National debt levels might reach 105 per cent as a result of Government spending to support the UK through the coronavirus pandemic, according to the Treasury’s senior civil servant.
Top Treasury civil servant Sir Tom Scholar told MPs his team was still waiting to see official forecasts from the Office for Budget Responsibility (OBR) but that the UK economy was likely to see the worst annual contraction for the past three centuries.
Ministers have borrowed heavily to support the furlough scheme, taking on 80 per cent of employee wages up to a limit of £2,500 per month if they could not work, and handing out loans to businesses hit by the restrictions designed to slow the spread of Covid-19.
According to HM Revenue and Customs data, a total of 9.6 million jobs were furloughed, with £41.4 billion of claims made by October 18.
But the Treasury’s permanent secretary said the Government, despite the heavy costs involved, would press on with providing short-term support to the economy to avoid a wider fallout, supported by the International Monetary Fund (IMF).
Chancellor Rishi Sunak is due to present his spending review on Wednesday.
Top Treasury civil servant Sir Tom Scholar told MPs his team was still waiting to see official forecasts from the Office for Budget Responsibility (OBR) but that the UK economy was likely to see the worst annual contraction for the past three centuries
Chancellor Rishi Sunak is due to present his spending review on Wednesday amid a collapse in the economy
Sir Tom told the Commons Public Accounts Committee the OBR is ‘still finalising’ its forecasts, which are due to be published alongside next week’s Spending Review, but they are ‘likely to show a very serious impact on the economy’.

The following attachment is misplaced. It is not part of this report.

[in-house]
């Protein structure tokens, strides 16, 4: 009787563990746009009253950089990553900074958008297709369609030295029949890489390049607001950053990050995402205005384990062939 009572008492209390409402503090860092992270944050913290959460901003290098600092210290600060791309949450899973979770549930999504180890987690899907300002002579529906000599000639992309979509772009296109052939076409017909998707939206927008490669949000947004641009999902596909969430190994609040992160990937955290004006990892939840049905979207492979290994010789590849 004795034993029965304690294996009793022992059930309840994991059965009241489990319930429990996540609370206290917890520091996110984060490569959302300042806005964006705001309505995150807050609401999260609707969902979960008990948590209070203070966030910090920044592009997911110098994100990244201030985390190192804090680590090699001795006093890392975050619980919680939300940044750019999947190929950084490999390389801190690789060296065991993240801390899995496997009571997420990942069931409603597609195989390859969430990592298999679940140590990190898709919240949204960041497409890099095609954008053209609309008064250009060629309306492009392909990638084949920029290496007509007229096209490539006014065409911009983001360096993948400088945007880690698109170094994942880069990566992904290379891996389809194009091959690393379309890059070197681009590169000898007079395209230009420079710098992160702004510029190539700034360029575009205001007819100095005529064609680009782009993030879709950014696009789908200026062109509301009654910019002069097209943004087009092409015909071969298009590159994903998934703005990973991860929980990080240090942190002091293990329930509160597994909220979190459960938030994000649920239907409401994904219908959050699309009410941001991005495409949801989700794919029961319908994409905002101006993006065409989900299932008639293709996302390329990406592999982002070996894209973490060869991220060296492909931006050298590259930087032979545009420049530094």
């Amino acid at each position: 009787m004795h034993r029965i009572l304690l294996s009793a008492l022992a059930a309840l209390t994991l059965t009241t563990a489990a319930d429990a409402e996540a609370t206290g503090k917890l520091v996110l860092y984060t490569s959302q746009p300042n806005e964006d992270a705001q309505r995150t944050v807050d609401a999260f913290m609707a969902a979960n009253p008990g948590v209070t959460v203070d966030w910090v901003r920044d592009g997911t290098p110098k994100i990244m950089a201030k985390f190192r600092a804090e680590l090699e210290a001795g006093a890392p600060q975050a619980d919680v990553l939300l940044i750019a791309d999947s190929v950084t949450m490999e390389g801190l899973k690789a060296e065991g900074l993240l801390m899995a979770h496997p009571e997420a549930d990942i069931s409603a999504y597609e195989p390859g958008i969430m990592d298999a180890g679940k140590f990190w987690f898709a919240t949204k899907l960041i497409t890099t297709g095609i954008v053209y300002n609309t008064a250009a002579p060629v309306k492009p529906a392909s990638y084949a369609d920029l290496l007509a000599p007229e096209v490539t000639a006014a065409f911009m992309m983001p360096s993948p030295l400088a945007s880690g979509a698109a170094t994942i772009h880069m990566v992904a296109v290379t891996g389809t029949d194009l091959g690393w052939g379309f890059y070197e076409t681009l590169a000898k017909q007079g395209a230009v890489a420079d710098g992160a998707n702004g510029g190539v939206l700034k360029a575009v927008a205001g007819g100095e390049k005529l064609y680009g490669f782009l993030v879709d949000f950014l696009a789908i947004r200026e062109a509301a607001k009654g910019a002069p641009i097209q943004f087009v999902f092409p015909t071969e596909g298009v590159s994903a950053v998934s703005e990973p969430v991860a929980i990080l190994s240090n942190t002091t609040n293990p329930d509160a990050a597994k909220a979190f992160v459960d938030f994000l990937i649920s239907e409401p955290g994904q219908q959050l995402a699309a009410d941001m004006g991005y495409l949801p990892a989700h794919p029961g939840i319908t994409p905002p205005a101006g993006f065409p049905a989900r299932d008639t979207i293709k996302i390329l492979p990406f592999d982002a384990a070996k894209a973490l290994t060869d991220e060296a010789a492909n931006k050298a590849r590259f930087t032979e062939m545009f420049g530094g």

He said: ‘The Bank of England in their forecast a week ago said that they expect the economy in 2020 to have contracted by 11 per cent compared with the previous year, which is the biggest annual contraction for 300 years. It is extremely serious.’
The civil servant said the OBR’s upgrade in the summer of its forecasts on borrowing and debt represented a ‘very significant hit to the fiscal position’.
Sir Tom said: ‘We’ll get the precise numbers next week but, in their monthly estimate in August, the OBR were projecting borrowing this year of something like £370 billion, or 19 per cent of GDP – an increase from 2.5 per cent of GDP (in March), and a debt level not of something like 75 per cent but of something more like over 100 per cent, 105 per cent maybe.’
The change in circumstances forced the Treasury to scrap plans for a multi-year budget review for most Government departments, with Chancellor Rishi Sunak due to unveil only 2021-22 spending proposals when he appears in front of the House of Commons next week.
But Sir Tom, a former Downing Street adviser, said the IMF’s guidance was to continue to provide support now to avoid a great economic shock later.
‘The approach taken by this Government, and I think nearly every other developed country’s government, has been to provide extensive, generous, short-term support in order to minimise the long-term consequences of the short-term disruption,’ he added.
‘The IMF have said… there will be a time for fiscal consolidation in every country but that time is not yet – the priority for now is short-term support for the economy and actually that’s the best way to achieve medium-term and long-term fiscal sustainability.’
Pressed by committee chairwoman Meg Hillier on whether a rise in interest rates was likely to have a ‘catastrophic’ impact on public spending, Sir Tom admitted it was likely to have an effect given Britain’s debt level.
He told the committee the OBR had identified a potential hike in interest rates, which are currently at an all-time low of 0.1 per cent, as ‘one of the big risks to public finances’.
‘A sustained rise in interest rates would add to the debt interest burden – the bigger the debt, the bigger a given change in interest rates will make to debt interest,’ Sir Tom continued.
‘Debt interest scores in the national accounts as public spending, so the more you spend on debt spending, the less you have to spend on other things.’